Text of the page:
Carry water and a few small snack bars. It may be hours before you get a decent meal.

How should you behave?

Show up on time for sessions. Turn off your cell phone. Pay attention and participate in discussions.

What do you talk about?

Don’t talk only about yourself, your blog, your book, your this and that, but do have a sentence memorized about your book or project, in case you are asked. Don’t be pitching all the time – ask others what they are working on.

Know the presenters

Before the conference, Google the scheduled presenters and write a few small facts about them on note cards. I did this for the Vegas conference and consulted these cards before each session – it was helpful in a few cases when I got to talk one-on-one with a presenter.

At the bar Beer-Bottles-

With most conferences, alcohol gets introduced into the equation. My advice – don’t drink too much. One glass of something then switch to bottled water. You don’t want to leave a bad impression because you made a fool of yourself.

Find the right genre

It would be silly if you wrote only horror and went to a women’s lit writing conference or if you wrote only poetry and attended a mystery writers’ conference. Check out these conference lists and you are bound to find the right conference, in a good area (close to home), and for the right price.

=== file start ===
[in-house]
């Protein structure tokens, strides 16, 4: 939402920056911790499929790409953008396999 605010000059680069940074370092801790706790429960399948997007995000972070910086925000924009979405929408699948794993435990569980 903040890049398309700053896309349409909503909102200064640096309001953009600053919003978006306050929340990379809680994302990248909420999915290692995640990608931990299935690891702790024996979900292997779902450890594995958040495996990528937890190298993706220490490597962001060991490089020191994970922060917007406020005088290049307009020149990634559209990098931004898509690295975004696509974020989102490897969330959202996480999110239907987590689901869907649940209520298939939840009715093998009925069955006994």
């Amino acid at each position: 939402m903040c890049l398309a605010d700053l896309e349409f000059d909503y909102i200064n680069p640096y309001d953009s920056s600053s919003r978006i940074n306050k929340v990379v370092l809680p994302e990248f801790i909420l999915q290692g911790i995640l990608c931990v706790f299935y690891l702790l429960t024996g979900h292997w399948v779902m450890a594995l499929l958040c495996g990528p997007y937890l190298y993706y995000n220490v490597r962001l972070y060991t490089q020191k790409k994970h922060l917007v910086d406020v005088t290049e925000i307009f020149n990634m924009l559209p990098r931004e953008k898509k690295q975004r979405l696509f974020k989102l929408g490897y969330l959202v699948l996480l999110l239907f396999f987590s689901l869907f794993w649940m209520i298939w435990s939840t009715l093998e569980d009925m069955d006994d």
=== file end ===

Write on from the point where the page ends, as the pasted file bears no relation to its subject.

Poets & Writers, conferences and residencies

NewPages.com, writing conferences

Association of Writers and Writing Programs, programs and conferences

Opening photo from Stacy Stenberg Jensen. Stacy is a writer and blogger in Colorado. Her new website goes live in September.

Lara Schiffbauer is a writer and blogger. Her first book, Finding Meara, is available on Amazon.

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Have you attended any writers’ conferences? What advice would you add?

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13 Comments

Filed under Branding & Platform, Publishing, Social Networking

13 responses to “Writers’ conference tips